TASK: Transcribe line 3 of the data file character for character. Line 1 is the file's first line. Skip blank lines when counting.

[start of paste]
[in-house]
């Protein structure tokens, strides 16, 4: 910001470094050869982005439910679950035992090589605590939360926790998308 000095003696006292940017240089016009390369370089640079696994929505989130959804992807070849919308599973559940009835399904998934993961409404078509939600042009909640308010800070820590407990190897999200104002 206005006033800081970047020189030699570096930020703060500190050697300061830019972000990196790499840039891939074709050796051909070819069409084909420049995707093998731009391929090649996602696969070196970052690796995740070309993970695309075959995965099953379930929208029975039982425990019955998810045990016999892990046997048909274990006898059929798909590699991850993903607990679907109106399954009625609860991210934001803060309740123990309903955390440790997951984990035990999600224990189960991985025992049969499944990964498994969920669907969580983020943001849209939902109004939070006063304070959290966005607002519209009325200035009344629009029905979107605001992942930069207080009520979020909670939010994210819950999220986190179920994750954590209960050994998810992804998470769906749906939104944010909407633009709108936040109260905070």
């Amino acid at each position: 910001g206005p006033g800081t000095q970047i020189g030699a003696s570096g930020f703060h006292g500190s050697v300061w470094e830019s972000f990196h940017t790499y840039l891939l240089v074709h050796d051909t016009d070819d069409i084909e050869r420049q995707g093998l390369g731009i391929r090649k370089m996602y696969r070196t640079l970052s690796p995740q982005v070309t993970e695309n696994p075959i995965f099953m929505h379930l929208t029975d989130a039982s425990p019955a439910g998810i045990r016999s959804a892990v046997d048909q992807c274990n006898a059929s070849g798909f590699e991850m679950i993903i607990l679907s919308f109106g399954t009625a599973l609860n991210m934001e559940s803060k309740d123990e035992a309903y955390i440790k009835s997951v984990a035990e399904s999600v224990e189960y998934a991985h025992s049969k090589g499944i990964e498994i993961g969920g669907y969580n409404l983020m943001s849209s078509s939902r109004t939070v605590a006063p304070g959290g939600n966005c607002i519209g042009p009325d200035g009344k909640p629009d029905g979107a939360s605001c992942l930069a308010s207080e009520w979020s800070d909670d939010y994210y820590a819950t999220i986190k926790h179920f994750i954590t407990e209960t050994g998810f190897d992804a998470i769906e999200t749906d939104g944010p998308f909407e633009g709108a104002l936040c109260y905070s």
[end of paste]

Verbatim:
């Amino acid at each position: 910001g206005p006033g800081t000095q970047i020189g030699a003696s570096g930020f703060h006292g500190s050697v300061w470094e830019s972000f990196h940017t790499y840039l891939l240089v074709h050796d051909t016009d070819d069409i084909e050869r420049q995707g093998l390369g731009i391929r090649k370089m996602y696969r070196t640079l970052s690796p995740q982005v070309t993970e695309n696994p075959i995965f099953m929505h379930l929208t029975d989130a039982s425990p019955a439910g998810i045990r016999s959804a892990v046997d048909q992807c274990n006898a059929s070849g798909f590699e991850m679950i993903i607990l679907s919308f109106g399954t009625a599973l609860n991210m934001e559940s803060k309740d123990e035992a309903y955390i440790k009835s997951v984990a035990e399904s999600v224990e189960y998934a991985h025992s049969k090589g499944i990964e498994i993961g969920g669907y969580n409404l983020m943001s849209s078509s939902r109004t939070v605590a006063p304070g959290g939600n966005c607002i519209g042009p009325d200035g009344k909640p629009d029905g979107a939360s605001c992942l930069a308010s207080e009520w979020s800070d909670d939010y994210y820590a819950t999220i986190k926790h179920f994750i954590t407990e209960t050994g998810f190897d992804a998470i769906e999200t749906d939104g944010p998308f909407e633009g709108a104002l936040c109260y905070s």